He may be a West Indian who is also a naturalized Canadian citizen. An amateur public figure, he has probably taken part in many conventions, served on committees, and conducted an impressive correspondence with charitable organizations. He speaks on behalf of his ethnic group, but insists on all occasions that he is an ardent Canadian. Most important of all, he has friends in Ottawa.

One evening I sat with a West Indian in a Montreal bar, and listened to the details of five “cases of immigration” that had been successfully handled by the contact man. All five were West Indians who had sought advice on the best way of getting to Canada. The contact man allowed no direct communication between himself and these people. His instructions were relayed through someone else, and these were very simple: make no application; send birth certificates and photographs. When these arrived with the first installment of the fee the contact man left for Ottawa. At appropriate intervals during the next three months, the five West Indians all arrived, carrying passports no official at any frontier could question. It was expensive in dollars, but each had achieved an impossible status. Officially, they were now Canadians by birth.

West Indians in Montreal were holding a dance on the night I heard about the contact man. These dances are a regular form of entertainment, like the Thursday basement meetings in Toronto. But the Moose Hall is not the house of God. and Montreal allows more mischief than Toronto. The bar was run by three French Canadians who measured drinks like medicine, and seemed reluctant to return your change. This was the only part of the room where you could see what you were doing. Elsewhere the enormous crowd of faces moved about in darkness with occasional shafts of pink and blue light pointing from the ceiling. During an intermis-

sion, the bandleader complained people were not eating enough. “So. please. I beg of you — buy up the food.” He was choking the microphone with his voice. The words hit the walls like thunder and dissolved into the general noise. Soon the music took over. It was a good band, and you could tell from the eloquent madness of the dancers that they approved. They had entered their familiar state of being possessed by the music. For that’s the effect of calypso, well-served to a West Indian crowd in exile. It attacks the spine, and works an intoxication on every part of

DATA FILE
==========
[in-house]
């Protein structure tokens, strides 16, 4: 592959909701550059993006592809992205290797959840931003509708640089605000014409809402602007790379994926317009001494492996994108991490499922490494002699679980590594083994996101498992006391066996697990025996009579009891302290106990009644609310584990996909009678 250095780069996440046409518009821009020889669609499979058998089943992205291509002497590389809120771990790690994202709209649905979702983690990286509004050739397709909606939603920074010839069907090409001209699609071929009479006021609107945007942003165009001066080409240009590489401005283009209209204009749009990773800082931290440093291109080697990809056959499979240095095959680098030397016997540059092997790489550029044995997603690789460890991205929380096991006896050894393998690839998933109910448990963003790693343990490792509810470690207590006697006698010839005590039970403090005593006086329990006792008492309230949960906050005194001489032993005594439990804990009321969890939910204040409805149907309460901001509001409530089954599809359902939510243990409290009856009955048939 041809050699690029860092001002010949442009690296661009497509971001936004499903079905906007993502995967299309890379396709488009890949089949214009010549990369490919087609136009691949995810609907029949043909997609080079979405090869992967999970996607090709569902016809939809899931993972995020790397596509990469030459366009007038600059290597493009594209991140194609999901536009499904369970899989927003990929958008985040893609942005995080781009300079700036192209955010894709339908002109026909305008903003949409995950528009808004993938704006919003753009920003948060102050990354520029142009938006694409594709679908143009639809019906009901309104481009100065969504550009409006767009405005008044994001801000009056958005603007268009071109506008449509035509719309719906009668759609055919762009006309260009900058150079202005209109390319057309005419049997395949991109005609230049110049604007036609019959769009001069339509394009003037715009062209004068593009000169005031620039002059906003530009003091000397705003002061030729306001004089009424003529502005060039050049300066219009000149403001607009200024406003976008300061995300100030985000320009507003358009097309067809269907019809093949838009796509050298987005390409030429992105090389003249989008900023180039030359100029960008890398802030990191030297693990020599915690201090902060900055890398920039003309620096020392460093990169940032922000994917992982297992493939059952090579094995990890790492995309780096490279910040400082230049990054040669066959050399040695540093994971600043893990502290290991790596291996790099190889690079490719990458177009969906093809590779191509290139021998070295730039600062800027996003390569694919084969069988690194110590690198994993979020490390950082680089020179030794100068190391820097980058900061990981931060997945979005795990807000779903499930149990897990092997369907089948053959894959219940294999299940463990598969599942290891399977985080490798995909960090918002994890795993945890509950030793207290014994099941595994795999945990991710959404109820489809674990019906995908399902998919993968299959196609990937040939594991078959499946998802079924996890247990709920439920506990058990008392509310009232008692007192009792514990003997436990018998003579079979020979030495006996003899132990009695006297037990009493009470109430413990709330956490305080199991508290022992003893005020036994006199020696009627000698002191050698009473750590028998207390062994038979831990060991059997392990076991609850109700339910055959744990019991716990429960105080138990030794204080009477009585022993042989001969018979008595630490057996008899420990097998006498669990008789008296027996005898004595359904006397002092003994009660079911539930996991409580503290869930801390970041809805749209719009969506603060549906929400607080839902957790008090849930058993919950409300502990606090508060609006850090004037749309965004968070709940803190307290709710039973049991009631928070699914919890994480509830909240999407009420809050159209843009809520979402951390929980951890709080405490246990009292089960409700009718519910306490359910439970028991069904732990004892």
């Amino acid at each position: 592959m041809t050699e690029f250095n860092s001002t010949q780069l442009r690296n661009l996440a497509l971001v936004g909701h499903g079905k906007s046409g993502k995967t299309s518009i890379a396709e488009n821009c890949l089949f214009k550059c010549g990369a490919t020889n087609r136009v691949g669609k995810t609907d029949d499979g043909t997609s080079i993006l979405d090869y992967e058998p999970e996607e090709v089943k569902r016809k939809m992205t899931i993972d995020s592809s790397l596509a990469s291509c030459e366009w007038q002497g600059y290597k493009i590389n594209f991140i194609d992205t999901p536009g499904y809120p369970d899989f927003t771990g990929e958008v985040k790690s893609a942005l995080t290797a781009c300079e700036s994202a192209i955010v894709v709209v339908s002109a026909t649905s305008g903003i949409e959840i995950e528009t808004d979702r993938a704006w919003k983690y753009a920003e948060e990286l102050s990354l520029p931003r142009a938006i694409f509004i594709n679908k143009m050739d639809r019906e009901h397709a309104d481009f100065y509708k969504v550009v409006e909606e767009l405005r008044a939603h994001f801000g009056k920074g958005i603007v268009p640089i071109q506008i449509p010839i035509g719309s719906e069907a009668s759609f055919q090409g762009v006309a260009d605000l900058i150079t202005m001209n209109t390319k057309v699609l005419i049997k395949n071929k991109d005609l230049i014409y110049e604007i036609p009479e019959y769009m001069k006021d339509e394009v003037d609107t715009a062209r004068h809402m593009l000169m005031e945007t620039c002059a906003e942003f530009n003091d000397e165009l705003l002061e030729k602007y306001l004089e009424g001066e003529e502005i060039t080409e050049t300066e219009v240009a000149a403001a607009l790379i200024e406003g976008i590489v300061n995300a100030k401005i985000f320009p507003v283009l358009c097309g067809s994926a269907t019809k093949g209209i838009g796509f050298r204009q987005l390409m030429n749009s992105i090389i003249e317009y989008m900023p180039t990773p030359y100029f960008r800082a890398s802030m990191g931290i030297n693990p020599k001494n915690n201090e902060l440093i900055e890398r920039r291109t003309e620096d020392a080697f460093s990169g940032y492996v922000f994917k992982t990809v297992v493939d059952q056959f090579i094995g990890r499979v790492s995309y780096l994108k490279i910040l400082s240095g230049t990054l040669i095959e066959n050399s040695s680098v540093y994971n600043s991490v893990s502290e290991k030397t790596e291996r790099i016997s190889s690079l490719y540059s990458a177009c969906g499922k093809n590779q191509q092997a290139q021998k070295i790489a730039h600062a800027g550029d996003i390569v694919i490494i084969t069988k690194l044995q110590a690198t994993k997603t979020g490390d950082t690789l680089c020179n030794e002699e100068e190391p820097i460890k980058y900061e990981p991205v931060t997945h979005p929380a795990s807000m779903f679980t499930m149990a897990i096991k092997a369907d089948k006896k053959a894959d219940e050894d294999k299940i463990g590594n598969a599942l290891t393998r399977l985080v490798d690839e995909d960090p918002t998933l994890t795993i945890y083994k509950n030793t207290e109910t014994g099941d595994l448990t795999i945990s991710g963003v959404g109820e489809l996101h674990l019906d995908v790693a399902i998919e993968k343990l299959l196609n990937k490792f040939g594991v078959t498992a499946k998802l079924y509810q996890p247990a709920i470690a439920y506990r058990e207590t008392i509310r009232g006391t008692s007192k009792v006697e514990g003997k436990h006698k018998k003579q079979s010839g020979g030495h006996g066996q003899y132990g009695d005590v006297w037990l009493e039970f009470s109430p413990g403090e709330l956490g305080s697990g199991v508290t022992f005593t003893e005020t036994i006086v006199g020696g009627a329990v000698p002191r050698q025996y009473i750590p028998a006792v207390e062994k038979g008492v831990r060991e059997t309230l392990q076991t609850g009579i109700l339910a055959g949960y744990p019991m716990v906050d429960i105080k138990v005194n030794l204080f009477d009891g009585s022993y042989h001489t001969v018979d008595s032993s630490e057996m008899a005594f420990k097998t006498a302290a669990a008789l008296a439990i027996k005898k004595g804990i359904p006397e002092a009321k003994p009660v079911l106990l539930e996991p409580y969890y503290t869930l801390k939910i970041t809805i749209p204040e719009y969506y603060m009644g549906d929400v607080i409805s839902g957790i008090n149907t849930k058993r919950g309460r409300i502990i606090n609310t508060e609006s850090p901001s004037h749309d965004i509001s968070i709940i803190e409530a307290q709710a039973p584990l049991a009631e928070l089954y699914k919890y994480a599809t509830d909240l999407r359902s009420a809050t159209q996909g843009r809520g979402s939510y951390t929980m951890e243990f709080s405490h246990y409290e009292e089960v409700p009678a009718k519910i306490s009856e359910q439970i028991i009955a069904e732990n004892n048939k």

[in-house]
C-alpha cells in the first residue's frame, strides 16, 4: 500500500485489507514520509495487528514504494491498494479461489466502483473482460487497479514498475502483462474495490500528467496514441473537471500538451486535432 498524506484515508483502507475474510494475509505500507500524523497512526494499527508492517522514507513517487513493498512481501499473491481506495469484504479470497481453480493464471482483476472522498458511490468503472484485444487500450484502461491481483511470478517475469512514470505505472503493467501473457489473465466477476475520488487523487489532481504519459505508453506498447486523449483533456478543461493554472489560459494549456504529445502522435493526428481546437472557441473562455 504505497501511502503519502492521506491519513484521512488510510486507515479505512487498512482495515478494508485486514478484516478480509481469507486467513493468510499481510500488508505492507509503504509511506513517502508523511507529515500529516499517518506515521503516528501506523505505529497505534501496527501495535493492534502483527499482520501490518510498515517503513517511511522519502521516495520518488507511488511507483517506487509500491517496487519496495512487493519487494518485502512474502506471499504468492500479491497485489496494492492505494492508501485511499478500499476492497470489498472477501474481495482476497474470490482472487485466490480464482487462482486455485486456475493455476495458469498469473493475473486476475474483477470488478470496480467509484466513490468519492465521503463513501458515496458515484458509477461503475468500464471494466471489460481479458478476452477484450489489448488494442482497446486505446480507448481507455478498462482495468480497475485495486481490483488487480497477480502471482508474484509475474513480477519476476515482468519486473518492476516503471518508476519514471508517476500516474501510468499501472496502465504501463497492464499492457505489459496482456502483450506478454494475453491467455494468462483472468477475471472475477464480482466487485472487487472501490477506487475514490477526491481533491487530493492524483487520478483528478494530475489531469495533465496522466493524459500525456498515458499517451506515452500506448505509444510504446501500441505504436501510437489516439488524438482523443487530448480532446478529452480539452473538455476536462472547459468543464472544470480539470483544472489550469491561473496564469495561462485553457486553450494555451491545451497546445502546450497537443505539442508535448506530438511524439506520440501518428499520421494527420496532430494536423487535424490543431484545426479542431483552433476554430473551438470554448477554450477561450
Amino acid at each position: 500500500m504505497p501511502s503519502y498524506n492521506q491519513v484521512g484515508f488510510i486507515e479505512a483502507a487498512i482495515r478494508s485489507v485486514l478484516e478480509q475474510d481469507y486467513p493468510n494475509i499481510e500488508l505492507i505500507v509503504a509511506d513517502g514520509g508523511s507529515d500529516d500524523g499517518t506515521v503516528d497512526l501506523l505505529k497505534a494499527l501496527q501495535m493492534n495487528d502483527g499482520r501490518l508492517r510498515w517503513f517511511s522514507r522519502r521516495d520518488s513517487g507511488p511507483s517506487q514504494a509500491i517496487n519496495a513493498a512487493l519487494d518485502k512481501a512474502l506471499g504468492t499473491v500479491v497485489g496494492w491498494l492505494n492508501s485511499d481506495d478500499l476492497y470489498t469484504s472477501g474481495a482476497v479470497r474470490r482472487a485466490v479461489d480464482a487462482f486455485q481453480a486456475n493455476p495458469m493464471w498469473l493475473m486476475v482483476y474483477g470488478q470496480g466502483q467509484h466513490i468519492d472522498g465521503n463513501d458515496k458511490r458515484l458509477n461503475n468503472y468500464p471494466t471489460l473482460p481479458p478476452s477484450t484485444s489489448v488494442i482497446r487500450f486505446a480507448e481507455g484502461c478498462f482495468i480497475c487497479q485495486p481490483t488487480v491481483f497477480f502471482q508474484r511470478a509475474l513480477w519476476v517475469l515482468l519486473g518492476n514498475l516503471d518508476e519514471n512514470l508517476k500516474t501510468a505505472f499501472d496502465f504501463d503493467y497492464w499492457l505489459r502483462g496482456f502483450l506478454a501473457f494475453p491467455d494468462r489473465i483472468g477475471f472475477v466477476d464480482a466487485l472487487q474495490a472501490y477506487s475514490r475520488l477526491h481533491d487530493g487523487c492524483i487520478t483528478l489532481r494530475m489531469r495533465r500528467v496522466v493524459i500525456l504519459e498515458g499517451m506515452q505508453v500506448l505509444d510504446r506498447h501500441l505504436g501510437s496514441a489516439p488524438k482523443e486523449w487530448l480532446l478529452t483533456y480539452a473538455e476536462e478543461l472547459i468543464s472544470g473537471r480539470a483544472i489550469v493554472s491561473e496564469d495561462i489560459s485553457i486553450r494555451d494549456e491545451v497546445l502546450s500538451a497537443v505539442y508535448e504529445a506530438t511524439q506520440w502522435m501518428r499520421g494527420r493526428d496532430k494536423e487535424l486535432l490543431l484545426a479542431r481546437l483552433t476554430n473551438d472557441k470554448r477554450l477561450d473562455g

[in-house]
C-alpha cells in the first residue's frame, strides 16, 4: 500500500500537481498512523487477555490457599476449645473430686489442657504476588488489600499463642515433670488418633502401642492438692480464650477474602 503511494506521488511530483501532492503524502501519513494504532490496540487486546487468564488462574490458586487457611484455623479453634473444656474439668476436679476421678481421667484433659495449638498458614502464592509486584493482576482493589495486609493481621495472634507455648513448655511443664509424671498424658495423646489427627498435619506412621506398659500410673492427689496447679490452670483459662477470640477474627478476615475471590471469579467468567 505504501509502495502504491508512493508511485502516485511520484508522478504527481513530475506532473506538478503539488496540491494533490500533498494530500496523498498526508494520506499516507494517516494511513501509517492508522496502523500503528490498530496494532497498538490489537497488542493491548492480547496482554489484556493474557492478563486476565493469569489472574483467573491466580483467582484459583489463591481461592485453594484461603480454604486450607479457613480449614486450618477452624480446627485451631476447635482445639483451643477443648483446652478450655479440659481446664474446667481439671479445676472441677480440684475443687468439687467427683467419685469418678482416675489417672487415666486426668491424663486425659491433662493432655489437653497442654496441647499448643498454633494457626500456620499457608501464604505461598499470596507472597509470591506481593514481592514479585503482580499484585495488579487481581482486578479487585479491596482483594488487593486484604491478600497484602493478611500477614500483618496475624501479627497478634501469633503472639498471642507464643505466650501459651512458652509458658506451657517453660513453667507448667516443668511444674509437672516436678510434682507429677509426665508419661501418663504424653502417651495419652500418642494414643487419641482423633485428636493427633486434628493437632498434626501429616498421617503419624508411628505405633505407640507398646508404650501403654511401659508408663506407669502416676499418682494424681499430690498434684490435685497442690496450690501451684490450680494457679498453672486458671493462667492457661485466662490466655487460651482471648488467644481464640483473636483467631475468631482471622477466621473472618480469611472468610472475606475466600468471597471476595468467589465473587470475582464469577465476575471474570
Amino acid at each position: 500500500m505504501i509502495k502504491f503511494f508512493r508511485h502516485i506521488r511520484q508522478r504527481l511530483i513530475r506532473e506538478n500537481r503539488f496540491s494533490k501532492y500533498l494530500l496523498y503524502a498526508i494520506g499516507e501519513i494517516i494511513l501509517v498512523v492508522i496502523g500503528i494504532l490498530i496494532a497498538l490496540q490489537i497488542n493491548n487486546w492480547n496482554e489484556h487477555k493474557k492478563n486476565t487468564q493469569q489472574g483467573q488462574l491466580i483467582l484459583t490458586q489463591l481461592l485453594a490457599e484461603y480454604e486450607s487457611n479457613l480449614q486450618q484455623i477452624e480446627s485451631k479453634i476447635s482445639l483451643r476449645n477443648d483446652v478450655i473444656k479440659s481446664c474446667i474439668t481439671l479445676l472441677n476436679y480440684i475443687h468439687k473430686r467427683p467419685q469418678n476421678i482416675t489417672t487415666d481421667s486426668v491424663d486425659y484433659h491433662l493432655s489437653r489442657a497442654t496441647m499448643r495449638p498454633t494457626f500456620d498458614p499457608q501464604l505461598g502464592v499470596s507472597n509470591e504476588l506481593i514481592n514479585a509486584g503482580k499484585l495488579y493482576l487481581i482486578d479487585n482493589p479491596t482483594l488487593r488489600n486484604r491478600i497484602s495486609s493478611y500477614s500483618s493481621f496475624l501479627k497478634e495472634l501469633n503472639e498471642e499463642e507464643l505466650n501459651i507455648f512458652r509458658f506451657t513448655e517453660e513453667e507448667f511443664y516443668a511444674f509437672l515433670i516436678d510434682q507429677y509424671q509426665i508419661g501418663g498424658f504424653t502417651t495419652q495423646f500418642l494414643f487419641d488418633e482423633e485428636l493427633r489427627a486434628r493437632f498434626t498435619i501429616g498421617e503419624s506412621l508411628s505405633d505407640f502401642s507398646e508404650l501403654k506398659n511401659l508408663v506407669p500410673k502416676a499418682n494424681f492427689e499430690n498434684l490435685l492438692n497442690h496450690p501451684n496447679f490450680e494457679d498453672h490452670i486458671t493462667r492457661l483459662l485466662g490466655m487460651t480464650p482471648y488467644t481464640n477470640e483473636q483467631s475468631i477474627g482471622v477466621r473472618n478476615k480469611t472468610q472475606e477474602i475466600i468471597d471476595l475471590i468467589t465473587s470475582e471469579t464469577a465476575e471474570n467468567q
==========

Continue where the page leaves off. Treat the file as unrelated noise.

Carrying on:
the body. It doesn’t matter how you hear what’s being played. There is an instinctive bond between legs and ears. It was good to see this.

But there was a sad excess of women. The most cautious estimate would have put them at five to every man. And in many cases the men would monopolize their partners for the night. In spite of the many couples wildly dancing, almost every chair around the room remained occupied. Sometimes the women could bear it no longer; so they partnered one another and plunged into the crowd, danc-

ing together in a great free-for-all. Someone said. “Women like mangoes in this place. Abundant and at low price.” He was a student. Only a student can afford to make this kind of joke. For these "mangoes” were largely domestic servants and the student has a special conception of this class of people. The dance was providing the domestic servants w'ith a necessary ration of fun. To the student, it was all an ordinary bit of end-of-term slumming. A responsible West Indian informed me that at one university in Montreal, West Indian students had drafted a résolu-

tion forbidding domestics to attend their student functions. He was ashamed, and wished it were possible to conceal what he knew.